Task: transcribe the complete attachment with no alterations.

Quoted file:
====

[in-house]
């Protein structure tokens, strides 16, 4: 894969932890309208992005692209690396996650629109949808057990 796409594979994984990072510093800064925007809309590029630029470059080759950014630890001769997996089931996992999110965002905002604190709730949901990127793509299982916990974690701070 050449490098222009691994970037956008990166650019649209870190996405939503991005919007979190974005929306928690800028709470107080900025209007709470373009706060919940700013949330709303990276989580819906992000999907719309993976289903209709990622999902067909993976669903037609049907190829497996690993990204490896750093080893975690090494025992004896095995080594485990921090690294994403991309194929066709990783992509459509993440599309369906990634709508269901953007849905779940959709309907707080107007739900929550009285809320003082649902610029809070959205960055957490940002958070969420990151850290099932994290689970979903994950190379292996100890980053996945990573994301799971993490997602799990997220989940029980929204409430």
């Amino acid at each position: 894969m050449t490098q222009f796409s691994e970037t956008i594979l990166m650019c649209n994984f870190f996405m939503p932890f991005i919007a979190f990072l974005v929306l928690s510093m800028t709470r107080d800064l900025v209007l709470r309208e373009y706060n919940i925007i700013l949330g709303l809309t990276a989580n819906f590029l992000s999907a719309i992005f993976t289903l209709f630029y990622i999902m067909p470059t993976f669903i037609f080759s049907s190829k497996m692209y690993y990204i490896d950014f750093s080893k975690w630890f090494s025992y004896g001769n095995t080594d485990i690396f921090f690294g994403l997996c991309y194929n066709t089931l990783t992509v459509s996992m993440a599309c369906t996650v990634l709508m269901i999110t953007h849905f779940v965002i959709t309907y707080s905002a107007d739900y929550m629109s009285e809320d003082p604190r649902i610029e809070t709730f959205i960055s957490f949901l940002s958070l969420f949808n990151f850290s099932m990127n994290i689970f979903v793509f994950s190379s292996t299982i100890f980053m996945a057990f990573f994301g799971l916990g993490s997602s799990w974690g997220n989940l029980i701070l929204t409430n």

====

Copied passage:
[in-house]
């Protein structure tokens, strides 16, 4: 894969932890309208992005692209690396996650629109949808057990 796409594979994984990072510093800064925007809309590029630029470059080759950014630890001769997996089931996992999110965002905002604190709730949901990127793509299982916990974690701070 050449490098222009691994970037956008990166650019649209870190996405939503991005919007979190974005929306928690800028709470107080900025209007709470373009706060919940700013949330709303990276989580819906992000999907719309993976289903209709990622999902067909993976669903037609049907190829497996690993990204490896750093080893975690090494025992004896095995080594485990921090690294994403991309194929066709990783992509459509993440599309369906990634709508269901953007849905779940959709309907707080107007739900929550009285809320003082649902610029809070959205960055957490940002958070969420990151850290099932994290689970979903994950190379292996100890980053996945990573994301799971993490997602799990997220989940029980929204409430």
């Amino acid at each position: 894969m050449t490098q222009f796409s691994e970037t956008i594979l990166m650019c649209n994984f870190f996405m939503p932890f991005i919007a979190f990072l974005v929306l928690s510093m800028t709470r107080d800064l900025v209007l709470r309208e373009y706060n919940i925007i700013l949330g709303l809309t990276a989580n819906f590029l992000s999907a719309i992005f993976t289903l209709f630029y990622i999902m067909p470059t993976f669903i037609f080759s049907s190829k497996m692209y690993y990204i490896d950014f750093s080893k975690w630890f090494s025992y004896g001769n095995t080594d485990i690396f921090f690294g994403l997996c991309y194929n066709t089931l990783t992509v459509s996992m993440a599309c369906t996650v990634l709508m269901i999110t953007h849905f779940v965002i959709t309907y707080s905002a107007d739900y929550m629109s009285e809320d003082p604190r649902i610029e809070t709730f959205i960055s957490f949901l940002s958070l969420f949808n990151f850290s099932m990127n994290i689970f979903v793509f994950s190379s292996t299982i100890f980053m996945a057990f990573f994301g799971l916990g993490s997602s799990w974690g997220n989940l029980i701070l929204t409430n």